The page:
States Should Celebrate Independence Day by Reclaiming Their Sovereignty
The Heartland Institute wishes you all the best this Fourth of July and we urge state lawmakers to use Article V of the Constitution to rein in Washington D.C.
Happy Independence Day from The Heartland Institute! For many, Independence Day includes festivities, fireworks, and happy memories shared among friends, family, and fellow Americans. As a supporter of liberty, Heartland knows Independence Day is a holiday that embodies the epitome of freedom. We gladly welcome celebrations commemorating the colonies’ warranted demand for independence.
With the signing of the Declaration of Independence, 13 colonies became (officially) engaged in an epic struggle with the mightiest military force in the world at that time. Providentially, the colonies emerged victorious. The significance of this historic day has been monumental, both for Americans and for citizens in countries around the world.
The break from British tyranny led to a world-changing revolution. A whole new system of government was created based upon personal freedom and federalism. Under this groundbreaking system, the state and federal governments were supposed to share power. Even better, personal liberties were to be protected and the federal government assigned limited, enumerated powers. Remaining powers were granted to the states and the people. A truly remarkable system, indeed.
This concept of states’ rights was imperative to the Declaration of Independence. In their letter to King George, the colonies urged that power must be derived “from the consent of the governed.” One of the many listed grievances by the colonists noted King George used said power, without consent, to bring about “legislative bodies … for the sole purpose of fatiguing them into compliance with his measures.”
Indeed, this notion of state sovereignty is prominent in nearly every part of the U.S. Constitution. The Constitution gives explicit directives for the federal branches of government, and the Bill of Rights ends with the 10th Amendment, which states those “powers not delegated to the United States by the Constitution … are reserved to the states respectively, or to the people.”
Regrettably, states’ rights have been eroded in recent decades. The federal government, in a manner similar to the wretchedness of King George, has encroached on and highjacked state prerogatives, not to mention a whole host of personal freedoms. From threatening highway funding to establishing “emissions guidelines for states to use,” the federal government has frequently infringed on the autonomy of state governments. The Trump administration has made great strides toward reducing the power of the federal government in many areas, but much work remains.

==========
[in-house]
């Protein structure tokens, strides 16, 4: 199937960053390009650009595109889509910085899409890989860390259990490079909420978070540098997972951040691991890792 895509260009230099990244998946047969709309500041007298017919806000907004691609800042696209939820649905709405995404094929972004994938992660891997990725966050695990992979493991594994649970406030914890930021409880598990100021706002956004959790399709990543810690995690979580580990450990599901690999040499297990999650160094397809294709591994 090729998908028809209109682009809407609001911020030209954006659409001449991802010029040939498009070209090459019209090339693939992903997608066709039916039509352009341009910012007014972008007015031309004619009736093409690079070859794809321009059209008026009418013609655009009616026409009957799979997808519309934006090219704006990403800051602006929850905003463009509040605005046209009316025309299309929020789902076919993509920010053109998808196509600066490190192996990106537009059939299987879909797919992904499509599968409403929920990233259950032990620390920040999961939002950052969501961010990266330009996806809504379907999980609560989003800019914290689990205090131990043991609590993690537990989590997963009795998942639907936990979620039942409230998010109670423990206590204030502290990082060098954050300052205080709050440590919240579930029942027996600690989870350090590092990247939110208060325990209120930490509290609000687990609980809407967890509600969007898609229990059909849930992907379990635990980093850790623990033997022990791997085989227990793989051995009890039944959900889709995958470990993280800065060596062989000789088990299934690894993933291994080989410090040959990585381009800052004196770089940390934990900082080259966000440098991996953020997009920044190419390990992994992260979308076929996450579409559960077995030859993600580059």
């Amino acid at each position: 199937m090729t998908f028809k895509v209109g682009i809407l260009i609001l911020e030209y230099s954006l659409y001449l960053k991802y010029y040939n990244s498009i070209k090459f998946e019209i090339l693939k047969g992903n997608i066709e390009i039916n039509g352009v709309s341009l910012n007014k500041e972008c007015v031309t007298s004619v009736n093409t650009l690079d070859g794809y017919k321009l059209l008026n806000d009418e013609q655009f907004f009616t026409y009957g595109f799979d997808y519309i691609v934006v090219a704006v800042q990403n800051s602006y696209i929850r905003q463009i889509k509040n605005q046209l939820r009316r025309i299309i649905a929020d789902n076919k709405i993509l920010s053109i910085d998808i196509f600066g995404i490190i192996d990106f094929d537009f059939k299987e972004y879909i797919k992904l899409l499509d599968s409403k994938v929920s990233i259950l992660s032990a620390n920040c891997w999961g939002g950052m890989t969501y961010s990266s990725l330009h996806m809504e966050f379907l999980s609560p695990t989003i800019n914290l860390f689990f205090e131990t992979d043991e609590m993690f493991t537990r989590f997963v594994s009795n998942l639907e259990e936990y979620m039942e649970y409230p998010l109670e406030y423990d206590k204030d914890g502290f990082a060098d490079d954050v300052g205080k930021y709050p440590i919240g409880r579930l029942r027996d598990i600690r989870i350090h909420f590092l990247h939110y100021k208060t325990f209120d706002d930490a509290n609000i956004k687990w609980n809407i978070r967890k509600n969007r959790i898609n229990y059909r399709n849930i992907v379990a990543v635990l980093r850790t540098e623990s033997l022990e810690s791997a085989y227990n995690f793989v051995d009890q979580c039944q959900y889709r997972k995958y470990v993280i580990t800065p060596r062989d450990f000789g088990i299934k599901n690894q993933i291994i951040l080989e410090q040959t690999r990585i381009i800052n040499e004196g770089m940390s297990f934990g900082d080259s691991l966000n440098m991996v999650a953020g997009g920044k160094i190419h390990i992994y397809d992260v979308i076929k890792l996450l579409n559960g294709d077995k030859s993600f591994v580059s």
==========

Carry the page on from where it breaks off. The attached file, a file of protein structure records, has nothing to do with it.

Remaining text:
The national government’s power grab is deeply troubling, especially since the federal government currently holds more than $22 trillion in public debt, nearly $1 trillion more than it held on July 3, 2018. Due to the programs the federal government has forced upon states, there will undoubtedly come a period in which states will be unable to afford the costs brought by Washington, DC. If things don’t change soon, tough times are almost certainly coming our way.
Fortunately, states don’t need to air a list of grievances on Twitter to reinforce the philosophy our Founding Fathers laid out. Article V of the U.S. Constitution authorizes states to meet in a convention to propose amendments to the Constitution. Such a convention could limit the authority of the federal government, should the states choose to agree to an amendment.
Several attempts to enact Article V have taken place, yet none have been successful. Groups supporting a constitutional convention include the Balanced Budget Amendment Task Force and Convention of States.
As state lawmakers, it is imperative representatives protect the interests of their constituents. Part of this sacred duty involves shielding Americans from the abusive actions of the federal government. As the colonists understood, it is “the Right of the People to alter or abolish” a destructive government. State legislatures should use their constitutional right to remedy the egregious abuses of power perpetuated by the federal government.
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